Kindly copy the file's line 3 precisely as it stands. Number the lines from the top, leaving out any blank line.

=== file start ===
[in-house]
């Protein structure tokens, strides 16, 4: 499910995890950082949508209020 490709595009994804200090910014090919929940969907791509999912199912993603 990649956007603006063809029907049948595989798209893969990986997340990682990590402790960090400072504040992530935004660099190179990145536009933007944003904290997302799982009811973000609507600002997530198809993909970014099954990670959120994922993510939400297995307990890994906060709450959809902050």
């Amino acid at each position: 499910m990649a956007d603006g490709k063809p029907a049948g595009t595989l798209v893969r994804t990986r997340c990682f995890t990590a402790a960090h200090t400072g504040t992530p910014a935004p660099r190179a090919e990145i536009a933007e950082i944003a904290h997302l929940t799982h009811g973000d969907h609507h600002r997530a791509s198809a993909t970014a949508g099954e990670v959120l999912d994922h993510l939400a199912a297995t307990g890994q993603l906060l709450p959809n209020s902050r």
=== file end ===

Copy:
């Amino acid at each position: 499910m990649a956007d603006g490709k063809p029907a049948g595009t595989l798209v893969r994804t990986r997340c990682f995890t990590a402790a960090h200090t400072g504040t992530p910014a935004p660099r190179a090919e990145i536009a933007e950082i944003a904290h997302l929940t799982h009811g973000d969907h609507h600002r997530a791509s198809a993909t970014a949508g099954e990670v959120l999912d994922h993510l939400a199912a297995t307990g890994q993603l906060l709450p959809n209020s902050r």